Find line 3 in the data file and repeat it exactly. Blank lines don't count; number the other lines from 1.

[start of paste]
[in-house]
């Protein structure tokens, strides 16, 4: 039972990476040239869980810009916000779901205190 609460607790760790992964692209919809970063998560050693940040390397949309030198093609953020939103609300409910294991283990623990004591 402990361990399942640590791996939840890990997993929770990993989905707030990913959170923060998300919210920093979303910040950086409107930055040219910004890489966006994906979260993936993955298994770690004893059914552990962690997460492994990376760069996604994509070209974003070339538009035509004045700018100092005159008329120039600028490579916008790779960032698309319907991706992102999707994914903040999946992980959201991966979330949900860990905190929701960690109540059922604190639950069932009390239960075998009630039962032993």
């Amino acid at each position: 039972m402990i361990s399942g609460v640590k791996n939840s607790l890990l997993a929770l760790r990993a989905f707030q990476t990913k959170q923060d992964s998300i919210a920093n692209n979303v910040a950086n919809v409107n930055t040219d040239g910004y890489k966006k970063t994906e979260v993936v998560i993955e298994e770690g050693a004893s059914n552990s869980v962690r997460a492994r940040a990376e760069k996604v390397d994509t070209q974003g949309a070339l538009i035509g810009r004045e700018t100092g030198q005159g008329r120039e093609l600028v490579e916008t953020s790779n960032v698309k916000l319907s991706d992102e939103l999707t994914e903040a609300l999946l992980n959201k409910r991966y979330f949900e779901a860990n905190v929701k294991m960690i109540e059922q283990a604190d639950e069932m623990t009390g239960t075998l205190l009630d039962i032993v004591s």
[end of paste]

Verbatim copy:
């Amino acid at each position: 039972m402990i361990s399942g609460v640590k791996n939840s607790l890990l997993a929770l760790r990993a989905f707030q990476t990913k959170q923060d992964s998300i919210a920093n692209n979303v910040a950086n919809v409107n930055t040219d040239g910004y890489k966006k970063t994906e979260v993936v998560i993955e298994e770690g050693a004893s059914n552990s869980v962690r997460a492994r940040a990376e760069k996604v390397d994509t070209q974003g949309a070339l538009i035509g810009r004045e700018t100092g030198q005159g008329r120039e093609l600028v490579e916008t953020s790779n960032v698309k916000l319907s991706d992102e939103l999707t994914e903040a609300l999946l992980n959201k409910r991966y979330f949900e779901a860990n905190v929701k294991m960690i109540e059922q283990a604190d639950e069932m623990t009390g239960t075998l205190l009630d039962i032993v004591s």